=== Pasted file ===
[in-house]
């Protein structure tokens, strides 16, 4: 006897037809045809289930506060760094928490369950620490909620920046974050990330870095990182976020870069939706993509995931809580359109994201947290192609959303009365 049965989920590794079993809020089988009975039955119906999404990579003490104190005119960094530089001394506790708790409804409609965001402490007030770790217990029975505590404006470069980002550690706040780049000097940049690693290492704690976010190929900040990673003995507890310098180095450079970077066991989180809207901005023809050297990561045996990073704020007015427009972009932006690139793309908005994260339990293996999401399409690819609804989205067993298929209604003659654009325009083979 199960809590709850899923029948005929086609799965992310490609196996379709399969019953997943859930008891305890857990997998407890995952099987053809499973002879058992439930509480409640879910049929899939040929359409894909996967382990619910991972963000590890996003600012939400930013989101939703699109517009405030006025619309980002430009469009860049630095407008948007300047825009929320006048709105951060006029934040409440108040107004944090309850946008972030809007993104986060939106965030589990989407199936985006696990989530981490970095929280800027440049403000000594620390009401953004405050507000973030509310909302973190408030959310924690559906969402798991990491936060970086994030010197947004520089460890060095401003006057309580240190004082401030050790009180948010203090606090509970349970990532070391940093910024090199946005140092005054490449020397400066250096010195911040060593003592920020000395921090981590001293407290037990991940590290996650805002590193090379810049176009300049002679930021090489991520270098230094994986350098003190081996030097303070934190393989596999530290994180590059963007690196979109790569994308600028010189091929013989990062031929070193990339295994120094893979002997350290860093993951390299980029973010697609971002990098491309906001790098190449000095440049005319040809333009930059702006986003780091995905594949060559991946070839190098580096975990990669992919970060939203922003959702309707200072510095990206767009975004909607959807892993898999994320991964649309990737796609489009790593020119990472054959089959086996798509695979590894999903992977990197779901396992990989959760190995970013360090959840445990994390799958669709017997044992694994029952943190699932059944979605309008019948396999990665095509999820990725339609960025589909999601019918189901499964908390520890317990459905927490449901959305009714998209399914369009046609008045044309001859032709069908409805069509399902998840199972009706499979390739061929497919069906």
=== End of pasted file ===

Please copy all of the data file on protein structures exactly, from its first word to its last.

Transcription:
[in-house]
């Protein structure tokens, strides 16, 4: 006897037809045809289930506060760094928490369950620490909620920046974050990330870095990182976020870069939706993509995931809580359109994201947290192609959303009365 049965989920590794079993809020089988009975039955119906999404990579003490104190005119960094530089001394506790708790409804409609965001402490007030770790217990029975505590404006470069980002550690706040780049000097940049690693290492704690976010190929900040990673003995507890310098180095450079970077066991989180809207901005023809050297990561045996990073704020007015427009972009932006690139793309908005994260339990293996999401399409690819609804989205067993298929209604003659654009325009083979 199960809590709850899923029948005929086609799965992310490609196996379709399969019953997943859930008891305890857990997998407890995952099987053809499973002879058992439930509480409640879910049929899939040929359409894909996967382990619910991972963000590890996003600012939400930013989101939703699109517009405030006025619309980002430009469009860049630095407008948007300047825009929320006048709105951060006029934040409440108040107004944090309850946008972030809007993104986060939106965030589990989407199936985006696990989530981490970095929280800027440049403000000594620390009401953004405050507000973030509310909302973190408030959310924690559906969402798991990491936060970086994030010197947004520089460890060095401003006057309580240190004082401030050790009180948010203090606090509970349970990532070391940093910024090199946005140092005054490449020397400066250096010195911040060593003592920020000395921090981590001293407290037990991940590290996650805002590193090379810049176009300049002679930021090489991520270098230094994986350098003190081996030097303070934190393989596999530290994180590059963007690196979109790569994308600028010189091929013989990062031929070193990339295994120094893979002997350290860093993951390299980029973010697609971002990098491309906001790098190449000095440049005319040809333009930059702006986003780091995905594949060559991946070839190098580096975990990669992919970060939203922003959702309707200072510095990206767009975004909607959807892993898999994320991964649309990737796609489009790593020119990472054959089959086996798509695979590894999903992977990197779901396992990989959760190995970013360090959840445990994390799958669709017997044992694994029952943190699932059944979605309008019948396999990665095509999820990725339609960025589909999601019918189901499964908390520890317990459905927490449901959305009714998209399914369009046609008045044309001859032709069908409805069509399902998840199972009706499979390739061929497919069906």